Establishing Fault in a Car Accident Injury Case

Establishing Fault in a Car Accident Injury Case

When a car accident happens, one or more people are at fault for the crash.

The responsible person has to deal with the consequences of their actions, and their insurance company has to pay for the victim’s damages.

Sometimes determining fault in an accident is easy. Other times, it’s unclear as to who caused the wreck.

After accidents, car insurance companies attempt determine who is at fault. They will review the evidence to establish if someone was negligent or if several drivers were responsible for the accident.

This is not, however, determinative of your case. A personal injury attorney can help navigate these waters to preserve evidence and determine who actually caused an accident. Ultimately, this decision could be left up to a jury, however if handled properly you and your attorney can present a strong case showing someone else was at fault for the accident, leading to a settlement agreement.

An auto accident can happen to anyone, so it’s helpful to learn about fault and negligence. Understanding these concepts can help you advocate for yourself if you’ve been involved in an accident.

We at DP Injury Attorneys will help you navigate the legal system after a California car accident. We’ll fight for your right to financial compensation and ensure that the other insurance company doesn’t wrongly accuse you of being responsible for the accident.

Call a personal injury lawyer at DP Injury Attorneys to schedule a free consultation today if you’ve been in a car accident in San Diego, CA.

What is “Fault”?

In a personal injury case, fault refers to who caused the accident. Establishing fault determines who is responsible for the victim’s damages.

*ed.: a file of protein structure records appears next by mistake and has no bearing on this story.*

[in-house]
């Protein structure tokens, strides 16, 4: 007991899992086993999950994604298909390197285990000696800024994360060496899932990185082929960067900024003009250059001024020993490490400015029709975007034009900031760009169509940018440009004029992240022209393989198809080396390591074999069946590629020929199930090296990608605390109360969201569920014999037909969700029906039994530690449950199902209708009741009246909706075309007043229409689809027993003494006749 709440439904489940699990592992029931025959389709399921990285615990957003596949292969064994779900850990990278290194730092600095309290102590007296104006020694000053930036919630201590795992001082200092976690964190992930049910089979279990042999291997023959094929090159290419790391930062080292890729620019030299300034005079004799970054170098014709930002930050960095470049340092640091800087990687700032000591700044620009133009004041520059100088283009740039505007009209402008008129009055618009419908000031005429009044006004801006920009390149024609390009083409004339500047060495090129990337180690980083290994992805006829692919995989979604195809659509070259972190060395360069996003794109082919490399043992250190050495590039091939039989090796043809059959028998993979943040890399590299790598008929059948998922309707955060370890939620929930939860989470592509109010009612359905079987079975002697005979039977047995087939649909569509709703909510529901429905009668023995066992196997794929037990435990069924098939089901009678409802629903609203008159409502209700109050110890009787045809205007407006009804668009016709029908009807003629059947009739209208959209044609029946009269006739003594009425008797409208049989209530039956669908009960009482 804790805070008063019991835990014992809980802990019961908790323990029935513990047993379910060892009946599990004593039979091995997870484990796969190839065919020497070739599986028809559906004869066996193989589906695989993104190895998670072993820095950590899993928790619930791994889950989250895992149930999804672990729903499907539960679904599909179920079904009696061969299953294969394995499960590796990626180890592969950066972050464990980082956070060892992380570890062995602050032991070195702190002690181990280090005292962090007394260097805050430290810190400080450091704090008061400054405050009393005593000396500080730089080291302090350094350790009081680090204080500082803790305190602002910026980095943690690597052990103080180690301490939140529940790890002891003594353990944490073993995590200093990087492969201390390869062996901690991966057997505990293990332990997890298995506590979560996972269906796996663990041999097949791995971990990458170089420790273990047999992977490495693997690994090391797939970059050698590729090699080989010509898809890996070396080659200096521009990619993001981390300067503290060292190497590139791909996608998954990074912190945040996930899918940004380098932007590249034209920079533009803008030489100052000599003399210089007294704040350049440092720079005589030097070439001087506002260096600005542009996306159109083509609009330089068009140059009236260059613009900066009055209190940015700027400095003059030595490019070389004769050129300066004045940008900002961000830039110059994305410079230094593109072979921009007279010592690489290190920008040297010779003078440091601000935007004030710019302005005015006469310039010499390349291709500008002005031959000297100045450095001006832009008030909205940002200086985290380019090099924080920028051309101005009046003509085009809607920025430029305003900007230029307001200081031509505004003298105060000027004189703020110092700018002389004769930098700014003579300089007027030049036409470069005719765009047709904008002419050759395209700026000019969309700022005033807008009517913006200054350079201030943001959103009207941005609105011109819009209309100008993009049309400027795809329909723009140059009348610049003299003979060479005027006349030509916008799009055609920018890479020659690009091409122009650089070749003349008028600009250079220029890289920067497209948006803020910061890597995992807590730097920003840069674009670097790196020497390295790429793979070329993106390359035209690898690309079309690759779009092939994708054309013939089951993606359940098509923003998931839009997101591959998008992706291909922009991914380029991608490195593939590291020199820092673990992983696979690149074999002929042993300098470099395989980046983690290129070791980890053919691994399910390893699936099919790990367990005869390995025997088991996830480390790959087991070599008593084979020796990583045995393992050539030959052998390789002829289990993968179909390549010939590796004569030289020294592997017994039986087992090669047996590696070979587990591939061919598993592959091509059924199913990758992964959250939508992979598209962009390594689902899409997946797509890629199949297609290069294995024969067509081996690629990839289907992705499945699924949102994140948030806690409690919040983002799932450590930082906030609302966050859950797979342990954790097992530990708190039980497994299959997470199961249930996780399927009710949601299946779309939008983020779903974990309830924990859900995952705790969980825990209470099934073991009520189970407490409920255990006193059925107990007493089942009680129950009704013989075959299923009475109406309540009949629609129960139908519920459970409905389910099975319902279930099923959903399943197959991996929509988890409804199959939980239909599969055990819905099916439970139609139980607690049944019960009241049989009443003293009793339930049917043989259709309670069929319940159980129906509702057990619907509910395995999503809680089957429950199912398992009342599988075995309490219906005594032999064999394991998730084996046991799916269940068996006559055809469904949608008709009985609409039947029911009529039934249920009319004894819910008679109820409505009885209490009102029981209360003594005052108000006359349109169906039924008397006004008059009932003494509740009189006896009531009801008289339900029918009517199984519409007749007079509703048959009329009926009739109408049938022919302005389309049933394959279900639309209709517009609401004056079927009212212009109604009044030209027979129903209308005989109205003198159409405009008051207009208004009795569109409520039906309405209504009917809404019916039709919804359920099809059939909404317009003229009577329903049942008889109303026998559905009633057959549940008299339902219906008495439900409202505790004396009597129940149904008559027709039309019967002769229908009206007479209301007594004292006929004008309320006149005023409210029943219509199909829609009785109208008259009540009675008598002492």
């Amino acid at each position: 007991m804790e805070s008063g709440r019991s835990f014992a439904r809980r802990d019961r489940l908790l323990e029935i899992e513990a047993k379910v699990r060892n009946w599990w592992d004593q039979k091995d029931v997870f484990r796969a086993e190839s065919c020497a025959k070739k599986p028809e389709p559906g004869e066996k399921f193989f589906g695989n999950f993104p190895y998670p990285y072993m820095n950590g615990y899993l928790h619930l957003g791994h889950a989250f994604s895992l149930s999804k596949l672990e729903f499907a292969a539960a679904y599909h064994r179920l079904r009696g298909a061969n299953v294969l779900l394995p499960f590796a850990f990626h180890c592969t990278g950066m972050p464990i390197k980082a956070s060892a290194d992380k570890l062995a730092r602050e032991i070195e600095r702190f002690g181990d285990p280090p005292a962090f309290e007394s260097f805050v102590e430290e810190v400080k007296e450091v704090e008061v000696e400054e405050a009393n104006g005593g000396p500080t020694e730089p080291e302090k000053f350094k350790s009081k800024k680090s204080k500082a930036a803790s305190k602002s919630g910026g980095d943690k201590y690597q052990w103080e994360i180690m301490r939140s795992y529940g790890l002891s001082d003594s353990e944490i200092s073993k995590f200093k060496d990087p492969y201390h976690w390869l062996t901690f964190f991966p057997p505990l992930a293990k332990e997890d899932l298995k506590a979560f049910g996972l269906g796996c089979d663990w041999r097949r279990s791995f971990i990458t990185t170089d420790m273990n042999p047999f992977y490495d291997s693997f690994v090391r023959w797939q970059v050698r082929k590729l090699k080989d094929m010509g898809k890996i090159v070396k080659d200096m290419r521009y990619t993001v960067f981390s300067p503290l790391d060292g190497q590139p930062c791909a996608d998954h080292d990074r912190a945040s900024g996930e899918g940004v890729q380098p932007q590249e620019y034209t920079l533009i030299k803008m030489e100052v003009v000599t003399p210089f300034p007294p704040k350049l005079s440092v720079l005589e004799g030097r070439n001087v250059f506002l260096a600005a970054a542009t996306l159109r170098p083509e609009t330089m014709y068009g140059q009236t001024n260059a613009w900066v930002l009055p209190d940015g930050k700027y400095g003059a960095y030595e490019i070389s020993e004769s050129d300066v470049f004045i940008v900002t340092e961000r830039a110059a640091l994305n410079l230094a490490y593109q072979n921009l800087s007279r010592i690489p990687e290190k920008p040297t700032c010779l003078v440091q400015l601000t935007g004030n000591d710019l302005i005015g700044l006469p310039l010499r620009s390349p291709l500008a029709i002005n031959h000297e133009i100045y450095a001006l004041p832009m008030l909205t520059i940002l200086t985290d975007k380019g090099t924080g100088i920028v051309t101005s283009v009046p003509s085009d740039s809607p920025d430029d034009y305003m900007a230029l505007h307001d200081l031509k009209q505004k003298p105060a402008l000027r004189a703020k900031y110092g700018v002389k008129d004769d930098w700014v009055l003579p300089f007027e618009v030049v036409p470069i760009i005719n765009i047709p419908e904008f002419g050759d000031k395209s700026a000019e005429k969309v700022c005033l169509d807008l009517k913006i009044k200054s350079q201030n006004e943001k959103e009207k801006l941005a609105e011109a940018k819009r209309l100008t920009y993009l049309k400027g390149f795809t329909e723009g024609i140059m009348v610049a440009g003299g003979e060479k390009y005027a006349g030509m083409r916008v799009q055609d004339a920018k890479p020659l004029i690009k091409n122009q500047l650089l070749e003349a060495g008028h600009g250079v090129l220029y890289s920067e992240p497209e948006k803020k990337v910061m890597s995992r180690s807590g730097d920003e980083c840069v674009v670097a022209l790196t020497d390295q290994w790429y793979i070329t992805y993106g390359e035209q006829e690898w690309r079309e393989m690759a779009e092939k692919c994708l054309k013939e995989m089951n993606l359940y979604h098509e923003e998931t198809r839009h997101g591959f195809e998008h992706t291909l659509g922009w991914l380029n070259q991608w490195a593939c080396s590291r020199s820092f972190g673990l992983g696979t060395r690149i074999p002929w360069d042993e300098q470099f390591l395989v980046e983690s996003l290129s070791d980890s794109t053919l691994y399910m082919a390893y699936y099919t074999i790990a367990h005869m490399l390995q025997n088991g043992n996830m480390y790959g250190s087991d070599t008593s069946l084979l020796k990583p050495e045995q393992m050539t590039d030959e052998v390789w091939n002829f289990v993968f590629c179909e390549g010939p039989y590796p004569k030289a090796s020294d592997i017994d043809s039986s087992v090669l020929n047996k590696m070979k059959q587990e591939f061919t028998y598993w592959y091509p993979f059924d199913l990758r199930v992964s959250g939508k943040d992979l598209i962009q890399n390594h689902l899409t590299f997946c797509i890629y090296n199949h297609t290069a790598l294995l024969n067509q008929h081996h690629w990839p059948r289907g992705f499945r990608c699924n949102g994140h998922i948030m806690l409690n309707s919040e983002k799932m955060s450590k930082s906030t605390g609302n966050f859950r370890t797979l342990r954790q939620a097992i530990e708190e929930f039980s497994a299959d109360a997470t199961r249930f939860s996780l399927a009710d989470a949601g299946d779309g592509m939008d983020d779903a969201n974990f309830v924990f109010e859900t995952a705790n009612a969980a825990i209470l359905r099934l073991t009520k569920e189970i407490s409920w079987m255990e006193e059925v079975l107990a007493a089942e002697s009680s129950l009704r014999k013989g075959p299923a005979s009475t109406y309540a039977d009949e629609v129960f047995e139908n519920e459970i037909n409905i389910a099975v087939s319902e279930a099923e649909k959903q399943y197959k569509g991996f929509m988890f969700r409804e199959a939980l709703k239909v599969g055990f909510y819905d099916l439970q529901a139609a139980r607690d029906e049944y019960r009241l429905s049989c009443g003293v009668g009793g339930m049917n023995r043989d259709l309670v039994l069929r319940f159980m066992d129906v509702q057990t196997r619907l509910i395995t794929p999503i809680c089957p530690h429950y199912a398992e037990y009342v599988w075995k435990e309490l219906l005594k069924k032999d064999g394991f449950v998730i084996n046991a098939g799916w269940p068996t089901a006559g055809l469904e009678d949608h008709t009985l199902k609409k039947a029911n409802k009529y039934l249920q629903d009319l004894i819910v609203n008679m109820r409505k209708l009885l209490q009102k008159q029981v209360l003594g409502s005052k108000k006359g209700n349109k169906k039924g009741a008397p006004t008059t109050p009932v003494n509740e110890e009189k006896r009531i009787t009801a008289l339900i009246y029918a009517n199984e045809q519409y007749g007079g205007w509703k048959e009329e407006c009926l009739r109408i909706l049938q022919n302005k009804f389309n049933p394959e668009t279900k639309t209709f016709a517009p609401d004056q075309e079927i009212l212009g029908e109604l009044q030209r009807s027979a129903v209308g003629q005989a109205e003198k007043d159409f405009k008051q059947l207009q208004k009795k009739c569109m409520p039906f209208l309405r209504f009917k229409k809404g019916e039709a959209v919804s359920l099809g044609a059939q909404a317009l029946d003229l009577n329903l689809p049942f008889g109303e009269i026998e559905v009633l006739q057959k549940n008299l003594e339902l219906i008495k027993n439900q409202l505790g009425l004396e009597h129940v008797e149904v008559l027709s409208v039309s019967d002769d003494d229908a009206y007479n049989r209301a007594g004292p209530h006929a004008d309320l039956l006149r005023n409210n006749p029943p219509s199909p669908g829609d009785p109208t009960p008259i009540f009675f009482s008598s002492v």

Sometimes this process is easy. For example, if a police report shows that a drunk driver caused a major collision, there’s evidence proving the drunk driver is at fault.

Sometimes a driver is entirely at fault, while in other cases, two or more drivers might be at fault for an accident. If one driver caused over half of the accident, they’d likely be responsible for the entire crash. It’s important to establish fault in a car accident because fault determines who’s financially responsible for all of the damages.

Three Ways To Establish Fault in a Car Accident

Here are three methods insurance adjusters use to establish car accident fault.

Police Reports

Police officers arrive at the scene of an accident to help the people involved in the crash and create a police report. They analyze what happened, evaluate if any traffic laws were violated, and record any injured people or damaged property.

Then, they compile this evidence in a police report. The insurance company can look at the police report to determine who is at fault for the accident.

Physical Evidence

The insurance adjuster can also analyze physical evidence to establish fault. They might visit the scene of the accident to review skid marks, or they could look at the damage to the cars.